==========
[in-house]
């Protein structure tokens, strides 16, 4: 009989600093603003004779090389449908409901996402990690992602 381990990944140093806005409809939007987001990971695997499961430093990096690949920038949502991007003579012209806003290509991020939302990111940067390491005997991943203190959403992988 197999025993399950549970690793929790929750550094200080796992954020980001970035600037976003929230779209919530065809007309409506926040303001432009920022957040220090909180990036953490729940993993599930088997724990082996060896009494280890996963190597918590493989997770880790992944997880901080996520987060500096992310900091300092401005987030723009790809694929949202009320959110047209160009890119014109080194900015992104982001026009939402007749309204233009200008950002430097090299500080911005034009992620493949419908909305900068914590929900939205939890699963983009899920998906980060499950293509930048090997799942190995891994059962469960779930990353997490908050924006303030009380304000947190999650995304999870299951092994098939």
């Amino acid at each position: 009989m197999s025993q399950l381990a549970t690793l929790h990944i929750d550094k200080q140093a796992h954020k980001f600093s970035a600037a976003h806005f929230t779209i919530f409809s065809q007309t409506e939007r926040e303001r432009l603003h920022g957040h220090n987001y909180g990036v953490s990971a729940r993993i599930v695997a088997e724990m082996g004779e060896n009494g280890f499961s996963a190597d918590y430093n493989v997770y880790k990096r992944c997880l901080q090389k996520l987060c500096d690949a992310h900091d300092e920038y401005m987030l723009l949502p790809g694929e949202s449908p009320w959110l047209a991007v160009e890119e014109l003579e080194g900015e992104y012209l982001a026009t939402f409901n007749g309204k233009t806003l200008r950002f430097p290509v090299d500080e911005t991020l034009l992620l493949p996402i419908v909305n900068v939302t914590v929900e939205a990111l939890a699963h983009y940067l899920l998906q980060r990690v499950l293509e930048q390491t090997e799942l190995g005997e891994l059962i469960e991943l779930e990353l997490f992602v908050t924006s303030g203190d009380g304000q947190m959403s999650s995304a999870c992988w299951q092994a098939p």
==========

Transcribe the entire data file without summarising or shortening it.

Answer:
[in-house]
């Protein structure tokens, strides 16, 4: 009989600093603003004779090389449908409901996402990690992602 381990990944140093806005409809939007987001990971695997499961430093990096690949920038949502991007003579012209806003290509991020939302990111940067390491005997991943203190959403992988 197999025993399950549970690793929790929750550094200080796992954020980001970035600037976003929230779209919530065809007309409506926040303001432009920022957040220090909180990036953490729940993993599930088997724990082996060896009494280890996963190597918590493989997770880790992944997880901080996520987060500096992310900091300092401005987030723009790809694929949202009320959110047209160009890119014109080194900015992104982001026009939402007749309204233009200008950002430097090299500080911005034009992620493949419908909305900068914590929900939205939890699963983009899920998906980060499950293509930048090997799942190995891994059962469960779930990353997490908050924006303030009380304000947190999650995304999870299951092994098939």
């Amino acid at each position: 009989m197999s025993q399950l381990a549970t690793l929790h990944i929750d550094k200080q140093a796992h954020k980001f600093s970035a600037a976003h806005f929230t779209i919530f409809s065809q007309t409506e939007r926040e303001r432009l603003h920022g957040h220090n987001y909180g990036v953490s990971a729940r993993i599930v695997a088997e724990m082996g004779e060896n009494g280890f499961s996963a190597d918590y430093n493989v997770y880790k990096r992944c997880l901080q090389k996520l987060c500096d690949a992310h900091d300092e920038y401005m987030l723009l949502p790809g694929e949202s449908p009320w959110l047209a991007v160009e890119e014109l003579e080194g900015e992104y012209l982001a026009t939402f409901n007749g309204k233009t806003l200008r950002f430097p290509v090299d500080e911005t991020l034009l992620l493949p996402i419908v909305n900068v939302t914590v929900e939205a990111l939890a699963h983009y940067l899920l998906q980060r990690v499950l293509e930048q390491t090997e799942l190995g005997e891994l059962i469960e991943l779930e990353l997490f992602v908050t924006s303030g203190d009380g304000q947190m959403s999650s995304a999870c992988w299951q092994a098939p």